Deploy ITS transit technologies including computer-aided dispatch (CAD) and automated vehicle location (AVL) to coordinate human transportation services across agencies, reduce costs, eliminate duplication, and increase quality of service.

Experience delivering coordinated transportation services from the USDOT Mobility Services for All Americans research initiative.

June 2003
Nationwide,United States

Background (Show)

Lesson Learned

The Federal government created the Interagency Transportation Coordinating Council on Access and Mobility in 2004 to improve the efficiency and quality of service for the range of transportation services for the millions of transportation disadvantaged clients of human and social service programs in the United States. The council identified useful practices in coordinating transportation service, created incentives for coordination, and recommended the deployment of ITS technologies to improve coordination. A GAO review in 2004 of these transportation services (GAO-04-420R) found that federal agencies had taken effective steps to assist states and local agencies in coordinating transportation services. A major step undertaken to improve mobility and coordination by the U.S. DOT was the Mobility Services for All Americans initiative, launched in 2004, and included the deployment of ITS transit technologies to integrate transportation services among the providers. The ITS-based solutions improved service quality and reduced costs. The lessons learned from this experience include the following steps.
    • Use a suite of ITS transit technologies to streamline administrative processes and procedures across agencies. Mobility Services for All Americans and the Coordinating Council implemented a technology strategy for increasing the efficiency of the reserving, scheduling, and dispatching rides, and reporting and billing for services. ITS transit technologies supporting these tasks are those that integrate vehicle dispatching, tracking and scheduling, including geographic information systems (GIS), automatic vehicle location (AVL) and communications systems. These technologies improved service delivery, provided a "one-stop" service, eliminating the need for clients to make multiple phone calls across different agencies.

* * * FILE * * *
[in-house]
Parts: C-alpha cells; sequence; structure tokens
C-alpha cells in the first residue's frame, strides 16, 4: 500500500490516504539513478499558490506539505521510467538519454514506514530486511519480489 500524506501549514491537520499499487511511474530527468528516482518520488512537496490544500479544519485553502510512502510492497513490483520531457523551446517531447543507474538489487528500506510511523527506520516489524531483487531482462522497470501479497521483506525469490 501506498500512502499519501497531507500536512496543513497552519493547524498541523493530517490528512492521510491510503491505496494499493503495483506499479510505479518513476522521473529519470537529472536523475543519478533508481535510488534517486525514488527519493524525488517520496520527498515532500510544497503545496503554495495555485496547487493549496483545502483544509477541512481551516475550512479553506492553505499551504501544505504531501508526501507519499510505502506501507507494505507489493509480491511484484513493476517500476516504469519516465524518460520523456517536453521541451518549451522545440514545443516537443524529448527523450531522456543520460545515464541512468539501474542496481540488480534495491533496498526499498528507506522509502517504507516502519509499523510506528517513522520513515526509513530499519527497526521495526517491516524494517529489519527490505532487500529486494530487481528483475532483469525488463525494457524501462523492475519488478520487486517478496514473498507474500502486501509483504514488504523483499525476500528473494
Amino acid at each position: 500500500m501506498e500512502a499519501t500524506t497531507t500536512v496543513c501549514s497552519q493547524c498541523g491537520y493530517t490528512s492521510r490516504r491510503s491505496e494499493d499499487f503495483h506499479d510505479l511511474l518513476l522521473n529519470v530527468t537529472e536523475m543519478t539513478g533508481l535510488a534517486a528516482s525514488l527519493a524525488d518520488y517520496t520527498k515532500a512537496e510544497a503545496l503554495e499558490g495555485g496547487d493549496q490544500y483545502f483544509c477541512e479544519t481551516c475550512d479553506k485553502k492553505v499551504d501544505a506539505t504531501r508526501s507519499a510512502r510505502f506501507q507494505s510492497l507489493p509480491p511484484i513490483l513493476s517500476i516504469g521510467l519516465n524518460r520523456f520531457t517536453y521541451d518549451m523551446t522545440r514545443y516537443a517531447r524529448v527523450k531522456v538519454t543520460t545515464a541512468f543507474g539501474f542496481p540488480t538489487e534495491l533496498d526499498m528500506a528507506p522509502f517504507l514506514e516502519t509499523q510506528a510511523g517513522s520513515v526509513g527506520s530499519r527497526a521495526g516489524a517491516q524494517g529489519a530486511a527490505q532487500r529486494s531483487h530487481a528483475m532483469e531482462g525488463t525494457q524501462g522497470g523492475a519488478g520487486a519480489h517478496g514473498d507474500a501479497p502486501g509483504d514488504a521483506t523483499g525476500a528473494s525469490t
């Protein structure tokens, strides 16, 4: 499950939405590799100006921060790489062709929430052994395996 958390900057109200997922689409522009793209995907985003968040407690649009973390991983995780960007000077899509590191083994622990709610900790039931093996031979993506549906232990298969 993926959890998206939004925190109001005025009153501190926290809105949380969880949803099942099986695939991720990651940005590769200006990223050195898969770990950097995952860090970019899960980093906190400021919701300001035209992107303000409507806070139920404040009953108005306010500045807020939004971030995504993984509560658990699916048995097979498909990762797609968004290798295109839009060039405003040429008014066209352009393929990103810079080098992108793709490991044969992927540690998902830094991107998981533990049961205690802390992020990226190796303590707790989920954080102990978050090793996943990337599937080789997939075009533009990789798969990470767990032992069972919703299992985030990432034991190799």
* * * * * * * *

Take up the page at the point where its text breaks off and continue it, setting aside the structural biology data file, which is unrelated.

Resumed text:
• Automate payment and billing systems with ITS technologies. Electronic payment systems (such as fare cards) and financial tracking and billing systems simplify payment transactions and streamline billing procedures, resulting in easier negotiation for customers when paying for services and reducing provider workload.
    • Hold workshops with stakeholders to exchange information and ideas and develop coordinating plans between entities. Mobility Services for All Americans and the Coordinating Council conducted Planning Strategies to improve coordination and planning at the administrative and organizational level among the dozens of involved agencies, organizations, and stakeholders. By directly involving the entities that provide the services for the transportation disadvantaged in the planning stages, the implementation plans were based on the day-to-day realities and experiences of the clients and service providers and more likely to be successful. In addition, this type of exchange strengthened partnerships, increased situation awareness of the limitations and needs of the different organizations, enabled information sharing between entities and improved coordination between private and public transportation providers.

Coordinating human service transportation programs across agencies has produced a more efficient use of limited resources, lowered costs by eliminating duplication of services, and created a higher quality of service for clients. ITS transit technologies have a proven record for increasing efficiency and can support efforts to improve mobility for the transportation disadvantaged within a community while also reducing the operating costs (per trip). In these ways, the Mobility Services for All Americans program supports efficiency, mobility and customer satisfaction goals of the U.S. DOT.

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Transportation Disadvantaged Populations: Some Coordination Efforts Among Programs Providing Transportation Services, but Obstacles Persist

Published By: GAO Report to Congressional Requesters

Source Date: June 2003

Other Reference Number: Report No.GAO-03-697

URL: http://www.gao.gov/new.items/d03697.pdf

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Lesson ID: 2011-00563